“We’re hiring,” he said. “Get out of that protest line and put in an application. We’ll put you in your neighbourhood and help you resolve some of those problems.”

He pointed to his own background in showing how Dallas can bounce back from America’s latest gun atrocity.

“They took an inner city kid like me with flaws and made me their police chief,” he said.

Brown is not just the best recruitment ad for a cop in America, but also for the kind of lead-from-the-front action that can help heal the country’s racial anger.

The Irish Times Logo
Commenting on The Irish Times has changed. To comment you must now be an Irish Times subscriber.
SUBSCRIBE
GO BACK
Error Image
The account details entered are not currently associated with an Irish Times subscription. Please subscribe to sign in to comment.
Comment Sign In

Forgot password?
The Irish Times Logo
Thank you
You should receive instructions for resetting your password. When you have reset your password, you can Sign In.
The Irish Times Logo
Please choose a screen name. This name will appear beside any comments you post. Your screen name should follow the standards set out in our community standards.
Screen Name Selection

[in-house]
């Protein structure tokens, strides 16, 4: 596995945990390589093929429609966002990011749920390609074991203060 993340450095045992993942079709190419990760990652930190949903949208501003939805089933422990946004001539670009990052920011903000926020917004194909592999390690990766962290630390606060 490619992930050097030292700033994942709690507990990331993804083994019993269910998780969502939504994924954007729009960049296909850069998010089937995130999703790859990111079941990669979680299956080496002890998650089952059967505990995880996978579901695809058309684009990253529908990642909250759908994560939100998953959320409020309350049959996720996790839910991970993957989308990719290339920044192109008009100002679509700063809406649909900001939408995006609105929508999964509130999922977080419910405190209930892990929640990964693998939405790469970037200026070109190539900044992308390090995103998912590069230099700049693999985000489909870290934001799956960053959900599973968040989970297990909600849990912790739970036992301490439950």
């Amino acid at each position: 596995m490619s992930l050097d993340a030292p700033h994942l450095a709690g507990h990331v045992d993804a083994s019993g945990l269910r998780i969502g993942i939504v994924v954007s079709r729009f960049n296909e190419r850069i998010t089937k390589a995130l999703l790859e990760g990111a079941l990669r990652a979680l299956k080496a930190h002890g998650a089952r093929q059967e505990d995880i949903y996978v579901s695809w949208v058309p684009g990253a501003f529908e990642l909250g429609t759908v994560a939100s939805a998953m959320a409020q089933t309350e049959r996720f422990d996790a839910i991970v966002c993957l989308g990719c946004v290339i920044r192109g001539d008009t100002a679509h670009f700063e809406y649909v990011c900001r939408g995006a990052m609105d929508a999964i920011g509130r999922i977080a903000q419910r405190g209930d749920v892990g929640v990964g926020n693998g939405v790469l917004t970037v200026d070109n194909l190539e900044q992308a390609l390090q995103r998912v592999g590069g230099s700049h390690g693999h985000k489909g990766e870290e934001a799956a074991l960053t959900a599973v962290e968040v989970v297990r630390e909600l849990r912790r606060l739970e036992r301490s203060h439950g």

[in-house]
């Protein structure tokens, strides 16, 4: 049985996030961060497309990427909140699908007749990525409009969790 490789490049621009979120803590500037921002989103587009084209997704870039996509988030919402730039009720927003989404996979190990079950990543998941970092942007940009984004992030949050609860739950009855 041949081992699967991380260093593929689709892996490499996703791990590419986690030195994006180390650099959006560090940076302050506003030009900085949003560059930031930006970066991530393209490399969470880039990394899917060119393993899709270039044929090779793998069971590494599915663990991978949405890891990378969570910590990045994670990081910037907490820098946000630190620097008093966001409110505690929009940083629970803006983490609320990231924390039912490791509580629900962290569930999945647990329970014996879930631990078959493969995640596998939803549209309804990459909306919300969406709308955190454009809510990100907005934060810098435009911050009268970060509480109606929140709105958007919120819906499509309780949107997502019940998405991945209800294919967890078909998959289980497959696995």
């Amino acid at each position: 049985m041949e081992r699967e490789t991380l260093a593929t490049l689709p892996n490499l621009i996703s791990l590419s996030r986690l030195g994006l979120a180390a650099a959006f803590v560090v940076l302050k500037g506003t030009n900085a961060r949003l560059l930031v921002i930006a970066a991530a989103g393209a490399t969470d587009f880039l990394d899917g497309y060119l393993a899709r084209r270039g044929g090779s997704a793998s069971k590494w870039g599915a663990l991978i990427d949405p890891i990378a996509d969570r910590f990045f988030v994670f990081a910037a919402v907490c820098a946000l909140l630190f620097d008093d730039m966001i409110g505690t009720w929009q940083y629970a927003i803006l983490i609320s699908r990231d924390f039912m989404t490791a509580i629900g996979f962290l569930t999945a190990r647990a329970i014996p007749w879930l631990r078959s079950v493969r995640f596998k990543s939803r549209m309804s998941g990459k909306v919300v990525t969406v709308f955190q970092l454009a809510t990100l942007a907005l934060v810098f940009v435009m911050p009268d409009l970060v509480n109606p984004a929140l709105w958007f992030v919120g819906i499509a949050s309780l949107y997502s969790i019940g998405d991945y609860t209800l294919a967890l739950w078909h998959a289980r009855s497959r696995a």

Hello

Please choose a screen name. This name will appear beside any comments you post. Your screen name should follow the standards set out in our community standards.

The Irish Times Logo
Commenting on The Irish Times has changed. To comment you must now be an Irish Times subscriber.
SUBSCRIBE
Forgot Password
Please enter your email address so we can send you a link to reset your password.

Sign In

Your Comments
We reserve the right to remove any content at any time from this Community, including without limitation if it violates the Community Standards. We ask that you report content that you in good faith believe violates the above rules by clicking the Flag link next to the offending comment or by filling out this form. New comments are only accepted for 3 days from the date of publication.